Tell Tales: In Conversation With Juergen Teller
Juergen Teller, fashion photographer, requires no introduction. But there are less familiar Tellers. Juergen Teller, son. Juergen Teller, forest wanderer. Juergen Teller, escapee from the violin-making industry. Tonight, as he opens his small show, Irene im Wald, at The Journal Gallery in Williamsburg, Teller shines a bit of light on these hidden facets of himself. Commissioned as a supplement to the next issue of The Journal magazine, Irene im Wald has evolved into the first part of what Teller sees as a four-part series to be shot in the woods near the house in Erlangen, Germany, where he was raised. This first installment features photographs of Teller’s mother, Irene, and written reminiscences that caption some of the shots. The mood is meditative and a far cry from the arresting Marc Jacobs campaign images for which Teller is best known.
Both Teller and The Journal have bigger, showier openings ahead: Next month, The Journal will launch its new 35,000-square-foot space in Williamsburg with a show by Daniel Turner; Teller, for his part, opens his Francesco Bonami-curated show The Girl With the Broken Nose at the Palazzo Reale in Milan on September 20. In the meantime, Teller talks to Style.com about sonhood, fatherhood, One Direction, and his lack of anxiety of influence.
I suspect that for a lot of people who know your fashion photography, this show will come as something of a surprise. But do you see Irene im Wald as being of a piece with the rest of your work?
What I do for fashion and what I shoot for myself, I treat it differently, and I also treat it the same. If I’m shooting a campaign, I have to photograph clothes, I have to photograph shoes, handbags, and spectacles. There are commercial needs. I find it difficult to do, honestly, the pre-production. But I think I’m good at it, the fashion stuff. And once I’m shooting, then I’m just shooting. And for me taking a picture is always about a relationship; it’s intimate. So these pictures, they are intimate, too, but in a different way.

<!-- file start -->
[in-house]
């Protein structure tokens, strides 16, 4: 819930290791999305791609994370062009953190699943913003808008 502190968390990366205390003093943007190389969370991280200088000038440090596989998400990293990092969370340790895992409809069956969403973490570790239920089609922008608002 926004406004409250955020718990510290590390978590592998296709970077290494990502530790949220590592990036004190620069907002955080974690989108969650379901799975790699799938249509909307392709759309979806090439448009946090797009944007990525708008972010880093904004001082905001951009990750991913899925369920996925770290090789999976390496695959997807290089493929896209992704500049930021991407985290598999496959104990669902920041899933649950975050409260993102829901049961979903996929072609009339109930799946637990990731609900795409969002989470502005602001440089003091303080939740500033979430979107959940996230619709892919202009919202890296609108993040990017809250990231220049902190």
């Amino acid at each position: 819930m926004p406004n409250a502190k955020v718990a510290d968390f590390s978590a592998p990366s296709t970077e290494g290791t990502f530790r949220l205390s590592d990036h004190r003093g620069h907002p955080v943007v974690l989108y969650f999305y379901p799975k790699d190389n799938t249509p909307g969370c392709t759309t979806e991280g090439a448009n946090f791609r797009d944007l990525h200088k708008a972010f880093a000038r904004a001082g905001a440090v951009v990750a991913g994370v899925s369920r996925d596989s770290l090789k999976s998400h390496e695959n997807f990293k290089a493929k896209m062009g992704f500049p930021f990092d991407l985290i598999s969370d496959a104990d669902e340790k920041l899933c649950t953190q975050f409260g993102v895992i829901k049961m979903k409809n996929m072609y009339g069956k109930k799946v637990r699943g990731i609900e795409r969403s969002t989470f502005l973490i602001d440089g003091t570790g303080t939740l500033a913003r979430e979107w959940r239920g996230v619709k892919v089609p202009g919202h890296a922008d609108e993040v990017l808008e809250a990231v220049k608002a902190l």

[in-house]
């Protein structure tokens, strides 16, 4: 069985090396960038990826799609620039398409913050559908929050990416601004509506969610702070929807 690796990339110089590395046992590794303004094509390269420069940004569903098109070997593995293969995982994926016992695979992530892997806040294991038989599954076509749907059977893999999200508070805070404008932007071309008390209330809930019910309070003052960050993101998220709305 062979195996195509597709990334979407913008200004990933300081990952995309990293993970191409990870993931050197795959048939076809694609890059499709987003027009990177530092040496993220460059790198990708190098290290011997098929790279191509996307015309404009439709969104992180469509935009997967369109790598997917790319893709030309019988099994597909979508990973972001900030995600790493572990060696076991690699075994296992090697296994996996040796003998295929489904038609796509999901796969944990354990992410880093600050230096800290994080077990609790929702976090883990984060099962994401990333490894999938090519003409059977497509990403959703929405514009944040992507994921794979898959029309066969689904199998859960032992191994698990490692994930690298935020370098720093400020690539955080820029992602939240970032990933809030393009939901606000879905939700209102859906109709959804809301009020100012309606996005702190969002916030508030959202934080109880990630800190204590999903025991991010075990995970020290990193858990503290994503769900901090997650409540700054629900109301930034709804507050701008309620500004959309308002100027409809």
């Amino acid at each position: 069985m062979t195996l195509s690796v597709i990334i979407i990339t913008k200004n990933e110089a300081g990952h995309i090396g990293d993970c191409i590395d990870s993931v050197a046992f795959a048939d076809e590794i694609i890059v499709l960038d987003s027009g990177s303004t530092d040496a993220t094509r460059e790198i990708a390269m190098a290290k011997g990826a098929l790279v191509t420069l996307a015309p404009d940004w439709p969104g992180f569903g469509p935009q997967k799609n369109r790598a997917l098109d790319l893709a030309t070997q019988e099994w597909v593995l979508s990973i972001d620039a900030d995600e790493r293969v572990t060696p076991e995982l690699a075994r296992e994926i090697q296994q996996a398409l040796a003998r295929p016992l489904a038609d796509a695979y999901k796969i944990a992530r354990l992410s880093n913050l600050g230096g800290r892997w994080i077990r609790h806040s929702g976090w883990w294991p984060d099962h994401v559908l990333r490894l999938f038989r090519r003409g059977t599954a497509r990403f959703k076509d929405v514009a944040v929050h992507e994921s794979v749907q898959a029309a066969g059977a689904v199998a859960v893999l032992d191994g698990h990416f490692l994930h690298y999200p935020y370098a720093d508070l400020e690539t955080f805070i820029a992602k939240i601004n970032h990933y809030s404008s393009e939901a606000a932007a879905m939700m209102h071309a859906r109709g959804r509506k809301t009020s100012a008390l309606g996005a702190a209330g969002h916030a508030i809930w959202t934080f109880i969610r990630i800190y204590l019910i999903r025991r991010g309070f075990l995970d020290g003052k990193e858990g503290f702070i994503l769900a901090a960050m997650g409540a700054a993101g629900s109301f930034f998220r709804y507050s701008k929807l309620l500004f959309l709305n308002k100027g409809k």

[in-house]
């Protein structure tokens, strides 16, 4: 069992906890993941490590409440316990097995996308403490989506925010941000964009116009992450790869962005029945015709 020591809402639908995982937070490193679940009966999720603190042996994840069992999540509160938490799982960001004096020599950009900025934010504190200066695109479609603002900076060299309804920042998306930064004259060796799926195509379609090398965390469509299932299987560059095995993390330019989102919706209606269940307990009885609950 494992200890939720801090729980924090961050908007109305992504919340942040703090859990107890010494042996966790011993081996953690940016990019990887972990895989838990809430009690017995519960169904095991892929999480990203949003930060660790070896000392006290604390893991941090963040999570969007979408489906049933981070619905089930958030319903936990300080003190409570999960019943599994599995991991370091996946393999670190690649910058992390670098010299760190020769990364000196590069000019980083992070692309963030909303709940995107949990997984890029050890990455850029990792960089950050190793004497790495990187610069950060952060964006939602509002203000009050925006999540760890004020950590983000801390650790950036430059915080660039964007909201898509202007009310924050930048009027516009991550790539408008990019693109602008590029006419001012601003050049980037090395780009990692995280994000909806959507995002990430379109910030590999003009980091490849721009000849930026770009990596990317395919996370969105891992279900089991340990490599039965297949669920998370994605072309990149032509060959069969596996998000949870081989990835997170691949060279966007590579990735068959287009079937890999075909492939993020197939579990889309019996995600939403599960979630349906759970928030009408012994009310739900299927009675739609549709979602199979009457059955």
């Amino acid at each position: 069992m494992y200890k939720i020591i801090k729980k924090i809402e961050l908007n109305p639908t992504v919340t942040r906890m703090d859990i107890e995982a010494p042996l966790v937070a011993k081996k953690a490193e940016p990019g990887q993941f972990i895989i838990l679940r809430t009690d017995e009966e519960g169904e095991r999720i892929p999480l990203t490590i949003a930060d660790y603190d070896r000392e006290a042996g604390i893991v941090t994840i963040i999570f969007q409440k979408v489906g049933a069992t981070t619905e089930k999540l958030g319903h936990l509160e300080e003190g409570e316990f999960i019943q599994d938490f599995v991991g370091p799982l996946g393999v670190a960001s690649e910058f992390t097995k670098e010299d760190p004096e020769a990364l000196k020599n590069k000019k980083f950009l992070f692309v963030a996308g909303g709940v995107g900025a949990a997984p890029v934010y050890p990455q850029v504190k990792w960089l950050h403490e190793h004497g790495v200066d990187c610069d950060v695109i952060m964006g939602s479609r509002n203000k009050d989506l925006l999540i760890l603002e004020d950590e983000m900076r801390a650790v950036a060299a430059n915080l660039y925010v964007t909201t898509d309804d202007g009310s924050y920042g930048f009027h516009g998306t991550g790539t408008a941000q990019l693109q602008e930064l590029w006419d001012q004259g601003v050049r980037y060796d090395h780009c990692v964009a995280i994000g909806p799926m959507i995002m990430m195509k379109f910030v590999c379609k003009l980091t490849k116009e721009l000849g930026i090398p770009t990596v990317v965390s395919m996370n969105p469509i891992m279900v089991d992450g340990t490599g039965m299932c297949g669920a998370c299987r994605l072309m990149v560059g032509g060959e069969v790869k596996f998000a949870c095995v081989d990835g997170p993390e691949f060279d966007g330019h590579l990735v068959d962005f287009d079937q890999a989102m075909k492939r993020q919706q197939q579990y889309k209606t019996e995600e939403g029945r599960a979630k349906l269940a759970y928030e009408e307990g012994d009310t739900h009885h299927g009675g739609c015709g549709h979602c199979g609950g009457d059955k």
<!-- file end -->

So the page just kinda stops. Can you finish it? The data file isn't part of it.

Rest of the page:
What inspired you to shoot your mom in the forest?
I was always drawn toward this forest—I played there as a child. And I’ve always had this urge to do pictures there. But when I tried, it never worked. I was trying too hard, I think. Then I moved to my house in Suffolk, in the country, and there I began to try taking landscape pictures again. And it was better, and that gave me the courage to go back to my mum’s place and take pictures there. So I went, and when I went, well, my mum was quite keen to go out walking with me, and so we were out walking and talking and that’s what happened.
The anecdotes that run with some of the photos—are those the things you were talking about? I mean, those are rather intense memories, like almost having the money your mother sent you in London stolen, when you were young and broke.
No, no. The things my mum and I talked about, they were banal. Like we were talking about my children. Normal things like that. But then when I came home to England and looked at the photos, these other stories came back to me. It’s all a love letter to my mother. She’s getting older.
What made you start taking pictures?